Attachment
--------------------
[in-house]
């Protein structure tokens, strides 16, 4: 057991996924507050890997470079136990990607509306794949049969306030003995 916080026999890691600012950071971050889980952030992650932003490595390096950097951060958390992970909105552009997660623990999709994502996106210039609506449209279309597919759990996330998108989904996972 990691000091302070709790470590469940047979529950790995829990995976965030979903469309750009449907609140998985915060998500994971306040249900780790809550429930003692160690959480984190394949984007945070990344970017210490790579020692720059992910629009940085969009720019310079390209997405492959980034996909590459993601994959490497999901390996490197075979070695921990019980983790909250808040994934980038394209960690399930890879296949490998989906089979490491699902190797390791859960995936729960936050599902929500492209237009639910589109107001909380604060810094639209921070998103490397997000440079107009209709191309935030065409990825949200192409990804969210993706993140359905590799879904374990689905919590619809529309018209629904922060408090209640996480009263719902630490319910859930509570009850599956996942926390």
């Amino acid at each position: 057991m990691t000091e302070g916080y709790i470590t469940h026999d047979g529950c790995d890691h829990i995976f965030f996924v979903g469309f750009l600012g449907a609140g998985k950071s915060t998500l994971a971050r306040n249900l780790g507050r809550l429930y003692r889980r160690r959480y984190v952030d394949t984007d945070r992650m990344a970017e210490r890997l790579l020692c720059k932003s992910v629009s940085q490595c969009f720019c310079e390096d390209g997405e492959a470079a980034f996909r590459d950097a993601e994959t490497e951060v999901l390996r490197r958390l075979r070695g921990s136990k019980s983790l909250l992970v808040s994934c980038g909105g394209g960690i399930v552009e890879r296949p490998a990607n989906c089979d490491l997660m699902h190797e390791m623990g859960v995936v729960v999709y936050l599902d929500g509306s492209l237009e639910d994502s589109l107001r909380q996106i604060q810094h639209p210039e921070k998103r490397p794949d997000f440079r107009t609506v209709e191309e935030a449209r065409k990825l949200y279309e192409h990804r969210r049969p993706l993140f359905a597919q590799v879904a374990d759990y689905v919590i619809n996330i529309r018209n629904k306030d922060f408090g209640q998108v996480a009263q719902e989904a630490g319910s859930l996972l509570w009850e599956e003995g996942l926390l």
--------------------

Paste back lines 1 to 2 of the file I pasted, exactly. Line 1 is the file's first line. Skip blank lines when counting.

[in-house]
């Protein structure tokens, strides 16, 4: 057991996924507050890997470079136990990607509306794949049969306030003995 916080026999890691600012950071971050889980952030992650932003490595390096950097951060958390992970909105552009997660623990999709994502996106210039609506449209279309597919759990996330998108989904996972 990691000091302070709790470590469940047979529950790995829990995976965030979903469309750009449907609140998985915060998500994971306040249900780790809550429930003692160690959480984190394949984007945070990344970017210490790579020692720059992910629009940085969009720019310079390209997405492959980034996909590459993601994959490497999901390996490197075979070695921990019980983790909250808040994934980038394209960690399930890879296949490998989906089979490491699902190797390791859960995936729960936050599902929500492209237009639910589109107001909380604060810094639209921070998103490397997000440079107009209709191309935030065409990825949200192409990804969210993706993140359905590799879904374990689905919590619809529309018209629904922060408090209640996480009263719902630490319910859930509570009850599956996942926390």